Plan Your Trip: Visit Fodor’s Singapore Guide
Carroll County Airport
Where: Eureka Springs, Arkansas
Located near the arts community of Eureka Springs, the Carroll County Airport may be tiny but its design makes a big impact. The architecture firm Modus Studio completely revamped the terminal in 2011, relying on simple materials such as metal and glass to design a space inspired by the World War II-era F4U Corsair airplane. The central gallery space of the terminal is maintained by the Eureka Springs Arts Council, and features rotating art exhibits. Added bonus: courtesy cars are also available for day or weekend trips.
LAX, Tom Bradley International Terminal
Where: Los Angeles, California
This terminal, which opened in September 2013, takes its design cue from the Pacific Ocean. Fentress Architects gave the exterior of the Tom Bradley International Terminal a curved roofline, which mimics the rolling motions of a wave. The Great Hall is flooded with light, and the interior has massive, 80-foot-tall digital art installations, showcasing everything from giant waves to people jumping in slow motion. Shopping and retail options are decidedly upscale—Bulgari, Umami Burger, and Kitson all have outposts here.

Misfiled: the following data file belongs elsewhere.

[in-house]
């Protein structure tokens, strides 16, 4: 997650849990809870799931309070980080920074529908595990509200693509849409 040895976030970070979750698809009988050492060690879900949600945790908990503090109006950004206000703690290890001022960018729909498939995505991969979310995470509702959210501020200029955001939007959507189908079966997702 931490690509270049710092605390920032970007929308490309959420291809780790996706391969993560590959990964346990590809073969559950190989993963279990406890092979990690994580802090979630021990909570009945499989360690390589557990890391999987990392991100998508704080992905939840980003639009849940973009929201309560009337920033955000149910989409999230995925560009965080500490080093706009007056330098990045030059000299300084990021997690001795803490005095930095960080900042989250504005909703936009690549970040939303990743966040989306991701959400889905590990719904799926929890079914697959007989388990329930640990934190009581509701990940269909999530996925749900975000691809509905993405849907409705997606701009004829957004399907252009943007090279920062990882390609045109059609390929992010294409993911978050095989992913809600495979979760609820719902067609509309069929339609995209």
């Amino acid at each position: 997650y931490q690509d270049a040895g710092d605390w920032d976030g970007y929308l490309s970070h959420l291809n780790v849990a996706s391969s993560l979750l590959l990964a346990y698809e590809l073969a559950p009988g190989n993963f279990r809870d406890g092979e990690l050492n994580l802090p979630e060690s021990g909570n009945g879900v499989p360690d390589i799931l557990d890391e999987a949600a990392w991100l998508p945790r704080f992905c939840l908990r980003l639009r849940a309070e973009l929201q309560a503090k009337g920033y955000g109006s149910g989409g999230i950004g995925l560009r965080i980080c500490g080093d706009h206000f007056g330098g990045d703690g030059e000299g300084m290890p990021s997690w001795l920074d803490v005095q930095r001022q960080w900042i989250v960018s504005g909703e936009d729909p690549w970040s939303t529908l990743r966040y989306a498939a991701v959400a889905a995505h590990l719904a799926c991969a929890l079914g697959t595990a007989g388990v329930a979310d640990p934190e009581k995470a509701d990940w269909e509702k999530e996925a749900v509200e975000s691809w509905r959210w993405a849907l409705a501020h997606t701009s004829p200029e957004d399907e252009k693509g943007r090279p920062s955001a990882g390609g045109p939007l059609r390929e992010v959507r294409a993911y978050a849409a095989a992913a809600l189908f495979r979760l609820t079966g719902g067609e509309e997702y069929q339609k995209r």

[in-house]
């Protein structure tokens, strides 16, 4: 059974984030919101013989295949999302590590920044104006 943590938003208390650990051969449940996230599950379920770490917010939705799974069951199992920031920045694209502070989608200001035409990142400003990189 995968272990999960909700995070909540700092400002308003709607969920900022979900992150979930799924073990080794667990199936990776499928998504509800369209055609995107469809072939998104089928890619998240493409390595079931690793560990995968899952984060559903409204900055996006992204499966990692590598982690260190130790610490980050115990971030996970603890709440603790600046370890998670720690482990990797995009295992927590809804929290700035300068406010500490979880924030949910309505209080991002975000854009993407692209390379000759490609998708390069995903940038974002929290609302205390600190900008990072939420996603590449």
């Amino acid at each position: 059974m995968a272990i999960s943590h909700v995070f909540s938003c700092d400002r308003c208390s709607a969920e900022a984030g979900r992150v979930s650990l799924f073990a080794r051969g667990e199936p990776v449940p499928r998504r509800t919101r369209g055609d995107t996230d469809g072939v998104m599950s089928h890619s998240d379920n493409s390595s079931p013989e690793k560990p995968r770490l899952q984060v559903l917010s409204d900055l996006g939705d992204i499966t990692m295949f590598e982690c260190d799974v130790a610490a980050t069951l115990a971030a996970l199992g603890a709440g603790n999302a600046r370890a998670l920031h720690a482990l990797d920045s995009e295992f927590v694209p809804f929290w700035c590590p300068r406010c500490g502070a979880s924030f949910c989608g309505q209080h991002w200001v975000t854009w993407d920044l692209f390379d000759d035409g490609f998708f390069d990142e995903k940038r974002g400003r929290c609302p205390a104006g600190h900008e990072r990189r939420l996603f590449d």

Plan Your Trip: Visit Fodor’s Los Angeles Guide
Jackson Hole Airport
Where: Jackson Hole, Wyoming
This pared-down airport is the only one located inside a US National Park, at the foot of the Grand Tetons. Architecture firm Gensler oversaw the Jackson Hole Airport renovation in 2010, using natural materials such as wood and stone to make the airport blend in with the natural surroundings. The result? A stylish, but elegantly sparse airport, that’s nestled in front of stunning mountains.